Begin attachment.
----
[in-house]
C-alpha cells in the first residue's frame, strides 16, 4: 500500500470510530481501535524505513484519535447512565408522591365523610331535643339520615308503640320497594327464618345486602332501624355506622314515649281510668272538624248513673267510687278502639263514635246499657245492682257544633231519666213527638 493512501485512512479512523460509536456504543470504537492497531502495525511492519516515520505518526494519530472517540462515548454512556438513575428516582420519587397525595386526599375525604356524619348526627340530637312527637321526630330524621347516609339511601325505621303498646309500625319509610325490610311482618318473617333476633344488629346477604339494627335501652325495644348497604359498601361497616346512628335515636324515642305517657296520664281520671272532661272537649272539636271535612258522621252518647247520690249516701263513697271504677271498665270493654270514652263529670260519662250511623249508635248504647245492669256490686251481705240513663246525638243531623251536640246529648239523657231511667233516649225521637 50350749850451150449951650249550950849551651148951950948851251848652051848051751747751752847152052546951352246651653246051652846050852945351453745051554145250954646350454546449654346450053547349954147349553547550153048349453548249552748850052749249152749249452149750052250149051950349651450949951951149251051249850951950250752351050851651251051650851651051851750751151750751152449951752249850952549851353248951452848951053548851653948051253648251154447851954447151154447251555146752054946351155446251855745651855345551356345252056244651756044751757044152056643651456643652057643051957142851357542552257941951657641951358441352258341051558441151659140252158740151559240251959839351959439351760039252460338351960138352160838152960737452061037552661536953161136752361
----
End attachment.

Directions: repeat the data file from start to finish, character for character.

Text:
[in-house]
C-alpha cells in the first residue's frame, strides 16, 4: 500500500470510530481501535524505513484519535447512565408522591365523610331535643339520615308503640320497594327464618345486602332501624355506622314515649281510668272538624248513673267510687278502639263514635246499657245492682257544633231519666213527638 493512501485512512479512523460509536456504543470504537492497531502495525511492519516515520505518526494519530472517540462515548454512556438513575428516582420519587397525595386526599375525604356524619348526627340530637312527637321526630330524621347516609339511601325505621303498646309500625319509610325490610311482618318473617333476633344488629346477604339494627335501652325495644348497604359498601361497616346512628335515636324515642305517657296520664281520671272532661272537649272539636271535612258522621252518647247520690249516701263513697271504677271498665270493654270514652263529670260519662250511623249508635248504647245492669256490686251481705240513663246525638243531623251536640246529648239523657231511667233516649225521637 50350749850451150449951650249550950849551651148951950948851251848652051848051751747751752847152052546951352246651653246051652846050852945351453745051554145250954646350454546449654346450053547349954147349553547550153048349453548249552748850052749249152749249452149750052250149051950349651450949951951149251051249850951950250752351050851651251051650851651051851750751151750751152449951752249850952549851353248951452848951053548851653948051253648251154447851954447151154447251555146752054946351155446251855745651855345551356345252056244651756044751757044152056643651456643652057643051957142851357542552257941951657641951358441352258341051558441151659140252158740151559240251959839351959439351760039252460338351960138352160838152960737452061037552661536953161136752361